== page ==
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Effects of Coronary Angioplasty, Coronary Bypass Surgery, and Medical Therapy on Employment in Patients with Coronary Artery Disease: A Prospective Comparison Study

Daniel B. Mark, MD, MPH; Lai Choi Lam, MS; Kerry L. Lee, PhD; Robert H. Jones, MD; David B. Pryor, MD; Richard S. Stack, MD; Redford B. Williams, MD; Nancy E. Clapp-Channing, MPH; Robert M. Califf, MD; and Mark A. Hlatky, MD
[+] Article and Author Information

From Duke University Medical Center, Durham, North Carolina. Stanford University School of Medicine, Stanford, California. Requests for Reprints: Daniel B. Mark, MD, MPH, P.O. Box 3485, Duke University Medical Center, Durham, NC 27710. Acknowledgments: The authors thank Ms. Susan Blackwell, Ms. Diane Cooper, Ms. Carolyn Lumpkins, Ms. Dorothy Brown, Mr. Charlie Moore, and Ms. Lori Baysden for providing technical assistance. Grant Support: By grants HL-36587, HL-45702 and HL-17670 from the National Heart, Lung, and Blood Institute, Bethesda, Maryland; grants HS-05635 and HS-06503 from the Agency for Health Care Policy and Research, Rockville, Maryland; and a grant from the Robert Wood Johnson Foundation, Princeton, New Jersey.


Copyright ©2004 by the American College of Physicians


Ann Intern Med. 1994;120(2):111-117. doi:10.7326/0003-4819-120-2-199401150-00003
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Objective: To compare return-to-work rates after coronary angioplasty, coronary bypass surgery, and medical therapy in patients with coronary disease.

Design: Prospective cohort study.

Setting: Tertiary care referral center.

Patients: Between March 1986 and June 1990, we enrolled 1252 patients who were younger than 65 years, who had not had previous coronary revascularization, and who were employed. All patients were followed for 1 year.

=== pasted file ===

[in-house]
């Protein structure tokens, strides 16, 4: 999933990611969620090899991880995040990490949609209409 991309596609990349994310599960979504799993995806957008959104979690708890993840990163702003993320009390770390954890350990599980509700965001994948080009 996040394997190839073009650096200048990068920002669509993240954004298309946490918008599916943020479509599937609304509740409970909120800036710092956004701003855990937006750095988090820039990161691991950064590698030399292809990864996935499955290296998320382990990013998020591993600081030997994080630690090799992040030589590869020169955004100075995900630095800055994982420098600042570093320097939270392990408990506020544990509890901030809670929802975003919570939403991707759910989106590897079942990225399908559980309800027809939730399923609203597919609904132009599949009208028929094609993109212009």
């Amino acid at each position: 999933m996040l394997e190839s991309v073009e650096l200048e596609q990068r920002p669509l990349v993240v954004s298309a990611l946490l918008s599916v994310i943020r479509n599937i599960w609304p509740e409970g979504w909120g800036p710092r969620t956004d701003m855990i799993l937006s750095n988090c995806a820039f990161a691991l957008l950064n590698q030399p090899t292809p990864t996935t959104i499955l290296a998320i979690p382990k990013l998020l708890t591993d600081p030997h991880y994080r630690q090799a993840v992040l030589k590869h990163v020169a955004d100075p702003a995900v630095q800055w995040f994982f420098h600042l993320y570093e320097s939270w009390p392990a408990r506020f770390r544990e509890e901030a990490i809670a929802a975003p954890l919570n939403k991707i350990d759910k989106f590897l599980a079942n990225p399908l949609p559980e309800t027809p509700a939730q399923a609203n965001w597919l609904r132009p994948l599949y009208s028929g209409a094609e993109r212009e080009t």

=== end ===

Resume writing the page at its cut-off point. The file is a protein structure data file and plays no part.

Main Outcome Measure: One-year employment status.

Results: After 1 year, 84% of patients who had coronary angioplasty were still working compared with 79% of patients who had bypass surgery and with 76% of patients who received medicine. After adjusting for the more favorable baseline characteristics of patients who had angioplasty (less severe coronary artery disease, better left ventricular function, and less functional impairment), however, no significant differences were noted in 1-year employment rates among the three groups. These adjusted 1-year return-to-work rates were 84% for angioplasty, 80% for surgery, and 79% for medicine (P > 0.05). In a random subset of 72 patients, 23 patients who had angioplasty returned to work after a median of 18 days (mean, 27 days) compared with 54 days (mean, 67 days) for 24 patients having bypass surgery and with 14 days (mean, 45 days) for 25 patients receiving medicine (P = 0.002).

Conclusions: Patients who had coronary angioplasty were able to return to work earlier than those who had bypass surgery, but by 1 year no significant difference was noted in employment rates. Neither revascularization strategy improved employment rates when compared with initial treatment using medical therapy.

Figures

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Figure 1.
Kaplan-Meier plot of time to initial return to work by treatment group for 72 patients.

The x-axis shows days from diagnostic cardiac catheterization until return to work. The y-axis shows the proportion of patients returning to work at each time interval. The 0.5 point indicates the median value; the area under each curve indicates the mean value for that group: angioplasty, 27 days; bypass surgery, 67 days; and medicine, 45 days. CABG = coronary artery bypass graft; PTCA = percutaneous transluminal coronary angioplasty.

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Figure 2.
Kaplan-Meier plot of the dollar value of the initial time lost from work displayed inFigure 1by treatment group.

The average weekly income for all 72 patients was used in the calculations. The x-axis shows the dollar value of the initial time lost from work (weekly income multiplied by the number of weeks lost from work). The y-axis shows the proportion of patients at or above each x-axis value for each treatment group. The 0.5 point indicates the median value; the area under each curve indicates the mean value. CABG = coronary artery bypass graft; PTCA = percutaneous transluminal coronary angioplasty.

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